CNMI PROVISION INCLUDED IN SENATE IMMIGRATION BILL: Updated

April 17, 2013



The CNMI provision in the Senate version of the comprehensive immigration bill would serve the CNMI nonresident workers, the CNMI businesses, and the CNMI economy if the bill is signed into law. Still, this is just the start of a very long process. There remains a very long road ahead. The House version has yet to be released and a final bill would have to pass both the House and Senate in order to reach President Obama's desk. At the very least, we should be encouraged that the Senate has included such a beneficial CNMI provision and should remain hopeful that the House will have the wisdom to follow suit.

The CNMI provision is not perfect, but neither is the entire bill. Perfect would be a provision providing that all of the CNMI legal, longterm nonresident workers would be granted immediate permanent residency status. Perfect is not going to happen.

I share the exact sentiments expressed yesterday by President Obama:

"This bill is clearly a compromise, and no one will get everything they wanted, including me. But it is largely consistent with the principles that I have repeatedly laid out for comprehensive reform. "
The CNMI provision would provide for an eventual pathway to citizenship for the legal, longterm nonresidents after a five year waiting period during which qualifying nonresidents would be granted a CNMI-only status. The provision would allow for travel without the restrictive paperwork of the current CNMI-only immigration system. Additionally, it would eliminate the expensive and problematic CW visa process for thousands of longterm nonresidents, while also stabilizing the CNMI workforce to encourage economic growth.

Undocumented aliens in the CNMI would fall under the provisions of the overall immigration bill and would have a longer and more expensive pathway to citizenship. The out-of-status nonresidents that were brought into the CNMI as children by their parents would be covered by the DREAM Act provision, providing that they met the qualifications.

Overall, I am very pleased with the provision. It represents a win-win provision for the CNMI.  If eventually passed, it would remove the uncertainty and instability that so many of the CNMI's legal, longterm nonresidents have suffered for years, and even decades. Families would have the threat of separation replaced with security. The provision would allow many CNMI nonresidents to finally realize the American dream that has been out of their reach for so long.  Businesses could breathe a sigh of relief knowing that they could retain the skilled and loyal employees that helped them to prosper over the years. The CNMI economy could recover and grow.

Appreciation should be given to Congressman Sablan and his staff who worked tirelessly to include the provision for CNMI nonresidents in this legislation. Congressman Sablan's provision is a fair and balanced compromise that should be embraced by the CNMI's individuals, business community and elected officials.  It may not totally please those of us who wanted to see a provision that would have granted outright citizenship to the CNMI's legal, longterm nonresidents. It may not totally please those who hoped for no status at all for the nonresidents. However, this provision is a well thought out compromise. It represents the provision that has the best chance of satisfying the many competing interests in the CNMI and of passing the U.S. Congress.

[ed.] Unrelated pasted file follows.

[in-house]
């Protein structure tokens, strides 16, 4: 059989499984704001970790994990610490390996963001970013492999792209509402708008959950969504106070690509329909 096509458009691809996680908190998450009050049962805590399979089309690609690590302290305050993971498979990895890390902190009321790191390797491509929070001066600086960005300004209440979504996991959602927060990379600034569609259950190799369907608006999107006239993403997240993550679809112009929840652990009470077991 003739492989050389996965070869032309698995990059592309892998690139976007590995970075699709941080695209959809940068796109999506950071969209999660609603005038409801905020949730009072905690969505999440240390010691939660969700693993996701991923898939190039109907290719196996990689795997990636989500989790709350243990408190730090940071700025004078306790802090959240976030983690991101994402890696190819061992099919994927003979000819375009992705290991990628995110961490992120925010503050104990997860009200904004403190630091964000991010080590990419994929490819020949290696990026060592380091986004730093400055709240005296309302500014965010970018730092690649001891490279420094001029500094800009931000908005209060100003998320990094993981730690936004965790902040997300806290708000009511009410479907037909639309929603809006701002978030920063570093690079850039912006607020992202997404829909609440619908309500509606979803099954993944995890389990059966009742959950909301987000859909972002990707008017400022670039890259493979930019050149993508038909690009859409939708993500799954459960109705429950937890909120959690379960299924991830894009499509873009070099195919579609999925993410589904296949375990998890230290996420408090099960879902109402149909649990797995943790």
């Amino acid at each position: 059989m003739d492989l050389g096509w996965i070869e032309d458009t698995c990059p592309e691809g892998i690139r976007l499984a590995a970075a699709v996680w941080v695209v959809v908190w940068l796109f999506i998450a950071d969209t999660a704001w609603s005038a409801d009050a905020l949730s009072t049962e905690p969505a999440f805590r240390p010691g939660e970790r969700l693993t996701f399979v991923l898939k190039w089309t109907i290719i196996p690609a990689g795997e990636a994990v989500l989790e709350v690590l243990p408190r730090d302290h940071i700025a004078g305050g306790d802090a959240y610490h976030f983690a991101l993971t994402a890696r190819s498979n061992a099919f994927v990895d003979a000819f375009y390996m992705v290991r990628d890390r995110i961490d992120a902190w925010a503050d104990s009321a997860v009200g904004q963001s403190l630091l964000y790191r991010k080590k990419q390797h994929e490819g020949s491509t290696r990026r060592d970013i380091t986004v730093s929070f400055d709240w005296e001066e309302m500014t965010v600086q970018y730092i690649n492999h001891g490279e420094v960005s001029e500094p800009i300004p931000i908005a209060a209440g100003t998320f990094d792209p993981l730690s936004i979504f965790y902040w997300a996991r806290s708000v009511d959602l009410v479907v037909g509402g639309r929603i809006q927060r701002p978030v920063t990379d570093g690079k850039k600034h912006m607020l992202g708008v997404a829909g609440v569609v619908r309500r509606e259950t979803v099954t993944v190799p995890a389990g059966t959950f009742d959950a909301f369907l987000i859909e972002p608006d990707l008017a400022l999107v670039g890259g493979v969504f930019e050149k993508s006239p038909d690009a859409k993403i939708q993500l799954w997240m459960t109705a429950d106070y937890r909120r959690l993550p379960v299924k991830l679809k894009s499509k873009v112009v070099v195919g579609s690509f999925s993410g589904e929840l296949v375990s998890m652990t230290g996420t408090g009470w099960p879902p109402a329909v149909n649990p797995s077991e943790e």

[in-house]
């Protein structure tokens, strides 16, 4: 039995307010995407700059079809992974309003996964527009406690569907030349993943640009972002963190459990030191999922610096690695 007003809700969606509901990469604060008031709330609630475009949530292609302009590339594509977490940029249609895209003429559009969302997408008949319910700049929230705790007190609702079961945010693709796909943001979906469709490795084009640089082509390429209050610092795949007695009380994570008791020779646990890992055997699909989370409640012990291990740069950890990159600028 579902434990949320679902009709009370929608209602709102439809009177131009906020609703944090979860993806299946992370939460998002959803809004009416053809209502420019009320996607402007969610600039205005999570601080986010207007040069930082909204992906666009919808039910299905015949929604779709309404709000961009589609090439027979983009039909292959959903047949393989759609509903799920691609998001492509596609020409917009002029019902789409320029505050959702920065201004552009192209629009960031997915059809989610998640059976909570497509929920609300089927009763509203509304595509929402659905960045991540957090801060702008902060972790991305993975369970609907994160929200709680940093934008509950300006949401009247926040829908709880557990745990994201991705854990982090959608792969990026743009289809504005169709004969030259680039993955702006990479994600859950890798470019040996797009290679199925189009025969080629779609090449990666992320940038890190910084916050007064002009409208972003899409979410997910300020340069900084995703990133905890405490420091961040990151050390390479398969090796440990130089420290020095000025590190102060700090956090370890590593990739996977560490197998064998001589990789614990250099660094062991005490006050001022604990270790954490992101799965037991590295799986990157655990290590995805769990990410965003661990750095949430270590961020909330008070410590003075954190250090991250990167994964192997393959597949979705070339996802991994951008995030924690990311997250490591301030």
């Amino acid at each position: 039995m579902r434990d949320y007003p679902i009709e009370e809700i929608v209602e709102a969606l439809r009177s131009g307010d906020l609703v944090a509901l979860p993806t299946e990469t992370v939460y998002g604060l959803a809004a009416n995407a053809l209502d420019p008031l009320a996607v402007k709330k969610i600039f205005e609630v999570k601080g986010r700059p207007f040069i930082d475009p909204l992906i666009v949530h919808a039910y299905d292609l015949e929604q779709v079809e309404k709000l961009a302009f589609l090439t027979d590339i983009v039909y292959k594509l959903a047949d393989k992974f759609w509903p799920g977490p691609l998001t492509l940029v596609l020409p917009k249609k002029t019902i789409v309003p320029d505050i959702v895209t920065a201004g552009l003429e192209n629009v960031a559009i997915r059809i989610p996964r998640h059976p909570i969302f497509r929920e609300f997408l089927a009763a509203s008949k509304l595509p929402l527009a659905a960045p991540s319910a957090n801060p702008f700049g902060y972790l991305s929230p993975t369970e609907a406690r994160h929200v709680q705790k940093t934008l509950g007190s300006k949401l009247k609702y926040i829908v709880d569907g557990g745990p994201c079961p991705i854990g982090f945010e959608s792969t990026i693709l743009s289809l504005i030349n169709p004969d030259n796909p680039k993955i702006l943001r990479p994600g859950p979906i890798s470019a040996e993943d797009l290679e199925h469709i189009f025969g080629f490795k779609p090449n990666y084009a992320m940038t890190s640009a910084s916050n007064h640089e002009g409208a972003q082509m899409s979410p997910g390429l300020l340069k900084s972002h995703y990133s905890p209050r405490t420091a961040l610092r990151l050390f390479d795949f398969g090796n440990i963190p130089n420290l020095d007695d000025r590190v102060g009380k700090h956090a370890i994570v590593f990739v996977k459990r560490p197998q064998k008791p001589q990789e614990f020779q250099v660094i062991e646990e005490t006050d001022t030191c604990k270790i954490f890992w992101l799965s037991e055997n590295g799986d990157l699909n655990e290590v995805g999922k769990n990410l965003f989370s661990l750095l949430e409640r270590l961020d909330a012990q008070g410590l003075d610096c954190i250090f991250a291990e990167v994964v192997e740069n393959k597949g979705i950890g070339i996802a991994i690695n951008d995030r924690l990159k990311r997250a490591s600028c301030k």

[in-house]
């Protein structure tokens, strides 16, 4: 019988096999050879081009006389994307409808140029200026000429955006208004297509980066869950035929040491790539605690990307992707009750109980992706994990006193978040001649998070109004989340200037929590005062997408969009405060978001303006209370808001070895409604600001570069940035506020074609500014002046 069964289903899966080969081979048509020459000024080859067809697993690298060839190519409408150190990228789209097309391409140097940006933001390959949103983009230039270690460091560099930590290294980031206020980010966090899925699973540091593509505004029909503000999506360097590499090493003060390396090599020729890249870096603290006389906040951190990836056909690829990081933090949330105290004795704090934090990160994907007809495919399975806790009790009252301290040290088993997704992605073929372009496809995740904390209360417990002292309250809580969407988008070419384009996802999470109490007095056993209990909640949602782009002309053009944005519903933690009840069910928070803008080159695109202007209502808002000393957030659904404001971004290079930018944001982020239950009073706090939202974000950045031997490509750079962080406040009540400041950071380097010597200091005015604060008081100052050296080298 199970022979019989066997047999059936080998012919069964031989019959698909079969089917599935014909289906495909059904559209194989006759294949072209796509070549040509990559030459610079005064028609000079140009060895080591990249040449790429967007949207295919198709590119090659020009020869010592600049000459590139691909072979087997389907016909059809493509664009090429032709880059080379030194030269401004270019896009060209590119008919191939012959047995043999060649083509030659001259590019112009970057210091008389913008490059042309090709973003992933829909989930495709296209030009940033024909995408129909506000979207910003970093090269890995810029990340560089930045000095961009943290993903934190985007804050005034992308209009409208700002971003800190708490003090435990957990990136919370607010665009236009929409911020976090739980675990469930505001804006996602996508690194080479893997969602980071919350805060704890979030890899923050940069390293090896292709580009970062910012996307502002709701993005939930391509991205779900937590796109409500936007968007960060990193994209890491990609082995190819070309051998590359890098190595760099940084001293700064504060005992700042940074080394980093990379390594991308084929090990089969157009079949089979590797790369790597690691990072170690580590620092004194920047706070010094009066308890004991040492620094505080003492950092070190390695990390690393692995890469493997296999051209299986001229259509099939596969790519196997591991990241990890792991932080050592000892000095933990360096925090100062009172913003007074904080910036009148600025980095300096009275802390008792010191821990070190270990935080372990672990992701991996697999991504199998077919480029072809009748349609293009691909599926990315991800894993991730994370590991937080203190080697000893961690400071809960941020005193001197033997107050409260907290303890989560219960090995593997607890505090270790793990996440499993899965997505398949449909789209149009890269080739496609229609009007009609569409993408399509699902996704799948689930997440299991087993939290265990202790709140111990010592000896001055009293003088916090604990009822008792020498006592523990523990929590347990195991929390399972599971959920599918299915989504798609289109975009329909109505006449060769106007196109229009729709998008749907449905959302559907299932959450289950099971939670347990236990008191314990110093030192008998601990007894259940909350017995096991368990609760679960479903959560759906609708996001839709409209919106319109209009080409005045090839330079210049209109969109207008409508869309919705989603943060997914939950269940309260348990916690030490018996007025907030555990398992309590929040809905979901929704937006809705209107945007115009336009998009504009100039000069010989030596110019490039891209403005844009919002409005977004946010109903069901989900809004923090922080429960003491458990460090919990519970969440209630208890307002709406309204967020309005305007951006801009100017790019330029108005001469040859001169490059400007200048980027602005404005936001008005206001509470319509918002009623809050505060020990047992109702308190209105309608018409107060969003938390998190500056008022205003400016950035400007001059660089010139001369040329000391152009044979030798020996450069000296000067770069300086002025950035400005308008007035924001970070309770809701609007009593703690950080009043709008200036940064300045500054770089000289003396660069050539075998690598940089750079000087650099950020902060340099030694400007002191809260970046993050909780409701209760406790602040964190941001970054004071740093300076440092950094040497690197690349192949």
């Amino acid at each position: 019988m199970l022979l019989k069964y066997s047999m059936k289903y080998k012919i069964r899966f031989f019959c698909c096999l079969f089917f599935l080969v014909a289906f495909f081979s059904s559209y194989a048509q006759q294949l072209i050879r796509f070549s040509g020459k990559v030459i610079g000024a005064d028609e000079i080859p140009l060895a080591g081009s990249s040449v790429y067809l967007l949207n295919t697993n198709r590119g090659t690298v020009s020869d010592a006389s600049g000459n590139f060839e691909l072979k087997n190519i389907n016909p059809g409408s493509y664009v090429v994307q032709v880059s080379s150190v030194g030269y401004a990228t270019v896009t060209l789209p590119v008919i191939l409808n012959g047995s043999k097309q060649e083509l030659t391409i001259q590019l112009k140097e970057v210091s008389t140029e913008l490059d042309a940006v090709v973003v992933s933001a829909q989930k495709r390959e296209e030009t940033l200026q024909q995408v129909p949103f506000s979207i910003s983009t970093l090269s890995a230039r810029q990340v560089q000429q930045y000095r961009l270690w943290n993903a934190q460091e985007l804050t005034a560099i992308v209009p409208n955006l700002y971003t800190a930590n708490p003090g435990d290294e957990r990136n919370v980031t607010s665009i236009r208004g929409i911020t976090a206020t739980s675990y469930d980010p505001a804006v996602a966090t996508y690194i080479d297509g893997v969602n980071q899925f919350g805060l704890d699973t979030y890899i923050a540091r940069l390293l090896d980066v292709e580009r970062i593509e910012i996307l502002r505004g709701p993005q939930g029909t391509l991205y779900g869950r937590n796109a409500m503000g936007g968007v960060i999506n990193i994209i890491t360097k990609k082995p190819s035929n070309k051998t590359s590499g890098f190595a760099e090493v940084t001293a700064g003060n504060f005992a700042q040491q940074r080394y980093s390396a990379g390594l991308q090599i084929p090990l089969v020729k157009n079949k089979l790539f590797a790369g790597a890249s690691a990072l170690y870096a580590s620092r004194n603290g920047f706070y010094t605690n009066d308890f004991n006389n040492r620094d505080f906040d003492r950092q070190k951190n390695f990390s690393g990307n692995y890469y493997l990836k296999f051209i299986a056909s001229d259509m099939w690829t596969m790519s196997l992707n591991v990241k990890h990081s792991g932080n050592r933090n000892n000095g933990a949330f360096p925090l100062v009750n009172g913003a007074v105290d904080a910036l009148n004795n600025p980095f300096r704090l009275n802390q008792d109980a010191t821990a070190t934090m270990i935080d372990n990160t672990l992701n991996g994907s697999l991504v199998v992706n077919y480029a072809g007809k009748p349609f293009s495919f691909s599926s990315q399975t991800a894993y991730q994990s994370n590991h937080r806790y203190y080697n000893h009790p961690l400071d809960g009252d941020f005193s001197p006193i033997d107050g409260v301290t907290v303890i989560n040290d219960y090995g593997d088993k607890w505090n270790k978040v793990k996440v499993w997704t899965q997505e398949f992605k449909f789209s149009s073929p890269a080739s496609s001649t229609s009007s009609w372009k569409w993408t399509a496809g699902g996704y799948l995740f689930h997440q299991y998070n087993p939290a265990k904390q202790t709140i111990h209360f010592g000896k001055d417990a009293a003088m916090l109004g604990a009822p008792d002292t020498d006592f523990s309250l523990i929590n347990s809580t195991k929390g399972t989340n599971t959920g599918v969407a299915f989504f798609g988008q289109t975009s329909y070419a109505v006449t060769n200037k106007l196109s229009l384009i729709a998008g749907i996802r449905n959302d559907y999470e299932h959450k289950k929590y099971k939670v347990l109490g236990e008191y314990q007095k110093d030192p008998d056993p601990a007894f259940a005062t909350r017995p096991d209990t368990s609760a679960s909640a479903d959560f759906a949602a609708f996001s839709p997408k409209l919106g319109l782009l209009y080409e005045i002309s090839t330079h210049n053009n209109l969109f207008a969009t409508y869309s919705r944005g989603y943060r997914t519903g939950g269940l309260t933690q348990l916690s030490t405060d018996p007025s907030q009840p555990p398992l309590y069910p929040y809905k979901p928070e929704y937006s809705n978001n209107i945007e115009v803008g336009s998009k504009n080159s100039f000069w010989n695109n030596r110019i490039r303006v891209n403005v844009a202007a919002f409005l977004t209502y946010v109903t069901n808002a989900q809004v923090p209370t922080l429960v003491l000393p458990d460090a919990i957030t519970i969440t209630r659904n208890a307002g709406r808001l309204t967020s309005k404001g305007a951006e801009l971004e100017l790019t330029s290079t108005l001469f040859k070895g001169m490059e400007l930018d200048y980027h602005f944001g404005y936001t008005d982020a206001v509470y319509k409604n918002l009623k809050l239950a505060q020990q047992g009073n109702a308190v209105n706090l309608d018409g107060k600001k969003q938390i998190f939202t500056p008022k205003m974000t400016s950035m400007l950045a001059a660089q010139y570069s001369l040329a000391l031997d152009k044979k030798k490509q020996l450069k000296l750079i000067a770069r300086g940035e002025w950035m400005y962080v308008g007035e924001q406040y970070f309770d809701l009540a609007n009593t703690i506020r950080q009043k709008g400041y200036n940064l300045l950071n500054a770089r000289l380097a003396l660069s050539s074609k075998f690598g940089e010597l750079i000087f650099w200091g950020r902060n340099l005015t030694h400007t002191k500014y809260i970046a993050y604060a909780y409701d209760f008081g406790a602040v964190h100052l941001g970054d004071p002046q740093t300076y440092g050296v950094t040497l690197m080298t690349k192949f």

I encourage all CNMI residents, nonresidents, business owners and elected officials to rally behind this bill in one uniform voice. While eight bipartisan members of the Senate support it, that leaves 92 others to convince, as well as, 435 House members, many of whom must be persuaded to support immigration reform. With one uniform voice, the provision will have a greater chance of passage.

The alternative - no passage of the bill- would create a bleak scenario for everyone in the CNMI. No change could mean deeper economic gloom, more business loss and the continued suffering and uncertainty for nonresidents and their families.

The following is a summary of the CNMI provision: 
This bill establishes a CNMI-only status for certain individuals residing in the Northern Mariana Islands.

Eligible individuals: 
Group 1 - persons born in the CNMI between January 1, 1974 and January 9, 1978;
Group 2 – persons granted CNMI permanent resident status under CNMI immigration law;
Group 3 – the spouse or child of Group 1 or Group 2;
Group 4 – the immediate family members of U.S. citizens, regardless of age
Group 5 - foreign workers in the CNMI who were admitted under CNMI immigration law –
• 5 years prior to May 8, 2008;
• who have lived and worked in the Northern Marianas continuously since that time through date of enactment; and
• are presently in the Northern Marianas under CW-1 status;
Group 6  - the spouse and children of individuals in Group 5 who are currently present in the Northern Marianas under CW-2 status. CNMI-only status requires that the individual:
• be a member of one of the groups described above;
• be lawfully present or paroled in the Northern Marians under federal immigration law;
• be otherwise admissible under the U.S. Immigration and Nationality Act;
• have resided in the CNMI continuously from May 8, 2008 (effective date of P.L.110- 229) through the date of enactment of this Act;

CNMI-only status grants eligible individuals: the right of entry and exit to foreign countries and the rest of the U.S.; and for Groups 1, 2, 3, 5 and 6, the ability to petition for lawful permanent residence when specific conditions are met.

 Legislation states:
• eligible individuals have a specified number of days to petition for CNMI-only status
• individuals unlawfully present in the Northern Marianas are excluded from eligibility for adjustment under this legislation;